Wednesday 22 March 2023


I'm not sure what I've done or how I did it but I've done a number on my back and it's bloody painful. I remember getting a twinge when I sat down in the chair in the coffee shop last Thursday but I then walked around Plymouth Hoe with no problem. However that evening my back became more and more painful and I was very sore when I went to bed. The next morning it felt much better so I headed off to work, a decision I regretted when I arrived to start my shift as it was very painful again and by 1pm I had to head home and I spent the rest of the day propped up on the settee with loads of pillows.

I had planned a big birding day out on Saturday 18th March, an early bus out to Wembury with my telescope followed by a Plym walk in the afternoon but there was no way that this was going to happen now as I was in agony when I woke up that morning. Typically it was as forecasted, a beautiful day with warm and sunny weather and with a continuing arrival of Wheatears being reported on the sightings pages and by 11am I was crawling the walls and so I dosed myself up with painkillers, packed light (no scope) and caught a bus to Laira Bridge for a gentle walk along The Ride and around Saltram.

I took things very slowly and despite having to stop regularly for a sit down I managed to walk all the way to Marsh Mills to catch the bus home, guzzling more painkillers along the way. I had a very enjoyable walk although I often muttered expletives when twinges of intense pain came in sharp waves. 

It was worth it though as I saw my first Wheatears of the year, 3 very flitty males and a much more confiding female and they were an absolute joy to see.



A male Blackcap, a summer plumaged Great Crested Grebe, 2 Chiffchaff and 2 adult Lesser Black-backed Gulls hinted at Spring too and there were Bees buzzing around everywhere but surprisingly I didn't see any butterflies.

Winter was represented by the lingering Grey Plover, 2 Greenshank, 2 male and 3 female Goosander, a lone female Wigeon, 100+ Dunlin and 3 Common Gulls (an adult and 2 2nd calendar year birds) but these sightings were all had with a plethora of spring time bird singing in the background. 


A Kingfisher was seen again in the Wet Wood which had much higher water levels than earlier in the year and it dived into the water before flying off and out of sight with what appeared to be a small fish in its bill. 

Other sightings of note were 3 female Stonechat, 4 Roe Deer, singing Skylarks and a yaffling Green Woodpecker heard only while on the duck pond there were 2 pairs of Mandarin Duck, 21 Moorhen and the seemingly now resident female Red-crested Pochard.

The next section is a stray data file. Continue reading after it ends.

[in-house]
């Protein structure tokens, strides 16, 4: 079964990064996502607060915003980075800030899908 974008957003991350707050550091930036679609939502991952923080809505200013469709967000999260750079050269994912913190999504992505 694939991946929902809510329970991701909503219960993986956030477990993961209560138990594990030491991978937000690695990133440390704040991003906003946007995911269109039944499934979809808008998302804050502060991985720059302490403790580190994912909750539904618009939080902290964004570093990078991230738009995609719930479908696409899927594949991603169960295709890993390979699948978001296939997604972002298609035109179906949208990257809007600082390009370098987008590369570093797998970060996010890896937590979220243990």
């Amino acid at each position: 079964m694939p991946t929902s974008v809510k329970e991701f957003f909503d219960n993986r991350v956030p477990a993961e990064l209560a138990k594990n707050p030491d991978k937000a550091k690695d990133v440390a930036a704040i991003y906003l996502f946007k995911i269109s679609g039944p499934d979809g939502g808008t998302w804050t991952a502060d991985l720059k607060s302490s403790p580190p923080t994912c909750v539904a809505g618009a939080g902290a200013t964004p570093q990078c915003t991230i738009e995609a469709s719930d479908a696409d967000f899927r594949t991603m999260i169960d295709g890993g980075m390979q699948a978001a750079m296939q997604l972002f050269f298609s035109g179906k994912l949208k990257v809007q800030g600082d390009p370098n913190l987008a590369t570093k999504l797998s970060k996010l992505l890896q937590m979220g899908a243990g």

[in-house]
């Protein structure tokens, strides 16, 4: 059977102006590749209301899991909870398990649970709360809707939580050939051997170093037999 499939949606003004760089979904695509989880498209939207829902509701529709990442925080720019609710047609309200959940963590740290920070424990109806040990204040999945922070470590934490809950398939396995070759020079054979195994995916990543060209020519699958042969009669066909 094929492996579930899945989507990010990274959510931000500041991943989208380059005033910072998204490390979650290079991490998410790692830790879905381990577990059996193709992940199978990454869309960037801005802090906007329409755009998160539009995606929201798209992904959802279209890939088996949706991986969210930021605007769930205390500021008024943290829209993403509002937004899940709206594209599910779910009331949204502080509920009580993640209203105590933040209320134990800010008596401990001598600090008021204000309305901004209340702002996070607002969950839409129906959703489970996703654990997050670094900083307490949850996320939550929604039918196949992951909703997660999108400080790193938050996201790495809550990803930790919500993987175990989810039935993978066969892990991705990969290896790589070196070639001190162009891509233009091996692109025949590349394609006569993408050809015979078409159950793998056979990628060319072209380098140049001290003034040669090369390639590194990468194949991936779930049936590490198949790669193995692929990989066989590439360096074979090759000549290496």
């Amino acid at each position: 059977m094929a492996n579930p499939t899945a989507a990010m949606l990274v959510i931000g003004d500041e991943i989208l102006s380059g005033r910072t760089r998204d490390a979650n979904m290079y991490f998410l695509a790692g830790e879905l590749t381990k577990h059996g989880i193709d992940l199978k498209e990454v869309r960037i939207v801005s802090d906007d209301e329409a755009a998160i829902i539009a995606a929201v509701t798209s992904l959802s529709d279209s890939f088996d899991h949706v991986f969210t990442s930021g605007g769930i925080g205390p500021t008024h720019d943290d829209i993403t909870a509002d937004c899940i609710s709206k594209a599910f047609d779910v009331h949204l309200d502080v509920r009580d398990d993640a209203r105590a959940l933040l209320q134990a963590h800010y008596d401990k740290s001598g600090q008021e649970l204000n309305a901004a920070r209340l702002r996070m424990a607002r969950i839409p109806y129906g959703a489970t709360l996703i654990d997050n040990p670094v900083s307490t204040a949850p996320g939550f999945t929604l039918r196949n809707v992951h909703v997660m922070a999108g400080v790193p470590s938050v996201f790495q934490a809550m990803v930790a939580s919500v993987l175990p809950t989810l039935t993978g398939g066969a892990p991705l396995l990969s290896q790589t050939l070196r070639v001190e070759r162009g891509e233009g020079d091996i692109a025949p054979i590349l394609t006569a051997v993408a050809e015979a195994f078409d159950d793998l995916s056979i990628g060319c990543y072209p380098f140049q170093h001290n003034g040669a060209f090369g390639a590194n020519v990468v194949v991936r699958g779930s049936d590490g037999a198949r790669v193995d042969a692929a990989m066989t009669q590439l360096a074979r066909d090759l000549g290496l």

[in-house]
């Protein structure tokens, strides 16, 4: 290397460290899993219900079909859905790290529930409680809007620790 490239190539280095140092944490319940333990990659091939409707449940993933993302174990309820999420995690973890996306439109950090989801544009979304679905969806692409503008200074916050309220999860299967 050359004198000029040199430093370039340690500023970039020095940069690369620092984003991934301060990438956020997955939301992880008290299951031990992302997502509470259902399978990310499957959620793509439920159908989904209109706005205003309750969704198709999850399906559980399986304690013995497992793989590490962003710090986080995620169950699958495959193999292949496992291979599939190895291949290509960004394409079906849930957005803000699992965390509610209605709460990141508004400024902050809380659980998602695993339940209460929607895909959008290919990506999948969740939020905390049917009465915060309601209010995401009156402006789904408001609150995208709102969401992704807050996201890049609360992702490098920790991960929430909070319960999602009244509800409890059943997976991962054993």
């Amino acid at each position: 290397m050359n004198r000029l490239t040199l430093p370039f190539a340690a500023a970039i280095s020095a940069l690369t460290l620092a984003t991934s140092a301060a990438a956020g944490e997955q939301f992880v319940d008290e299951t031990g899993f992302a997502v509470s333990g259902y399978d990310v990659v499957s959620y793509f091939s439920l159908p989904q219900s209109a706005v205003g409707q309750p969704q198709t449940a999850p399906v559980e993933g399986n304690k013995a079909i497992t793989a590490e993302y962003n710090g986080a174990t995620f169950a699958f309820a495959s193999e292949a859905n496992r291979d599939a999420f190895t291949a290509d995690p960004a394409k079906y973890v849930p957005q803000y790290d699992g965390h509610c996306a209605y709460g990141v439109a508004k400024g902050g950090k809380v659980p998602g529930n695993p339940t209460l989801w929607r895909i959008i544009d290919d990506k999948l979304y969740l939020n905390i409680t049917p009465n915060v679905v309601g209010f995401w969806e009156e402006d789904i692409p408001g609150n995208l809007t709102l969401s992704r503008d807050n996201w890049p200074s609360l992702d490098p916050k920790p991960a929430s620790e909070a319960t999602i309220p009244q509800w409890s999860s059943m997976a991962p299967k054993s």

I was sore when I arrived back home but by the evening my back felt much, much better although when I got out of bed the next morning it was very painful again and I had to call in sick for work. It was just as painful on Monday morning and so I had to call in sick again but I did manage a gentle walk around Plymouth Hoe in the rain where a Chiffchaff was flitting about in a pine tree by the Lions Den and 8 Turnstone were feeding together on the exposed beach on Sutton Harbour by Miller and Carter.

Tuesday 21st March was sunny but cool and breezy and with an influx of Alpine Swifts into the UK occurring including 4 (!)  being seen around Teignmouth in Devon I had considered going to have a look for them but with my back still giving me jip I had to pass and so I headed out to Wembury for a gentle walk instead. Even this was a bit ambitious with the hills and uneven and muddy paths creating havoc with my back and I was very sore when I arrived back home but I had a pleasant walk anyway.

A female Bullfinch and a male Linnet were Wembury year firsts and at least 4 Chiffchaffs were seen. A Meadow Pipit was with the Rock Pipits along the beach along with the Scandinavian Rock Pipit but even better was a summer plumaged Water Pipit which flew off never to be seen again after just a very brief view. 

The Cettis Warbler called twice but from deep cover in the valley to the beach which has been cleared of vegetation in places and the footpath has also been improved with hard core. The wheatfield has also been ploughed and sadly the grassy margin of the field alongside the footpath has also been ploughed over too, presumably the EU grants to keep areas untouched for wildlife have not been continued by the shit show of our current UK government. 

I kept an eye out for Oil Beetles and Common Lizards but with no luck but I did see 2 Small White butterflies which was quite a surprise. 

Small White

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